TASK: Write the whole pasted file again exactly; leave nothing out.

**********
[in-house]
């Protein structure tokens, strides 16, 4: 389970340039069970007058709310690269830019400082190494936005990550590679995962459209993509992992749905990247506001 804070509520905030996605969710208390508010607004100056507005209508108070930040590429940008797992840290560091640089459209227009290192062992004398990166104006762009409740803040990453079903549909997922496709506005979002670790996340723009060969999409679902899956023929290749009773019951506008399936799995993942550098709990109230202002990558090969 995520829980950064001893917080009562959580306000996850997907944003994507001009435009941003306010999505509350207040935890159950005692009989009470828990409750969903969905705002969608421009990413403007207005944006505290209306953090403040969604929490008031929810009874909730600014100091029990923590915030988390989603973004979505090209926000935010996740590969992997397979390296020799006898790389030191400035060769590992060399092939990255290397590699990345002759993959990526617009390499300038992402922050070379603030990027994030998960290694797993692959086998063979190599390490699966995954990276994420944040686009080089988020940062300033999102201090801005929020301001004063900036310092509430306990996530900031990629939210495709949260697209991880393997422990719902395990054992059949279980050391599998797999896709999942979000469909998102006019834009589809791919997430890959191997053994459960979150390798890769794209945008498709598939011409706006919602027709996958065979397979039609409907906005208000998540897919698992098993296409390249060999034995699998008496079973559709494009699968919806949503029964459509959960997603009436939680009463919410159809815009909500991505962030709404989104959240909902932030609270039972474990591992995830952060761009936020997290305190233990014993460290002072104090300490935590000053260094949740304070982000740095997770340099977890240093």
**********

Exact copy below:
[in-house]
């Protein structure tokens, strides 16, 4: 389970340039069970007058709310690269830019400082190494936005990550590679995962459209993509992992749905990247506001 804070509520905030996605969710208390508010607004100056507005209508108070930040590429940008797992840290560091640089459209227009290192062992004398990166104006762009409740803040990453079903549909997922496709506005979002670790996340723009060969999409679902899956023929290749009773019951506008399936799995993942550098709990109230202002990558090969 995520829980950064001893917080009562959580306000996850997907944003994507001009435009941003306010999505509350207040935890159950005692009989009470828990409750969903969905705002969608421009990413403007207005944006505290209306953090403040969604929490008031929810009874909730600014100091029990923590915030988390989603973004979505090209926000935010996740590969992997397979390296020799006898790389030191400035060769590992060399092939990255290397590699990345002759993959990526617009390499300038992402922050070379603030990027994030998960290694797993692959086998063979190599390490699966995954990276994420944040686009080089988020940062300033999102201090801005929020301001004063900036310092509430306990996530900031990629939210495709949260697209991880393997422990719902395990054992059949279980050391599998797999896709999942979000469909998102006019834009589809791919997430890959191997053994459960979150390798890769794209945008498709598939011409706006919602027709996958065979397979039609409907906005208000998540897919698992098993296409390249060999034995699998008496079973559709494009699968919806949503029964459509959960997603009436939680009463919410159809815009909500991505962030709404989104959240909902932030609270039972474990591992995830952060761009936020997290305190233990014993460290002072104090300490935590000053260094949740304070982000740095997770340099977890240093």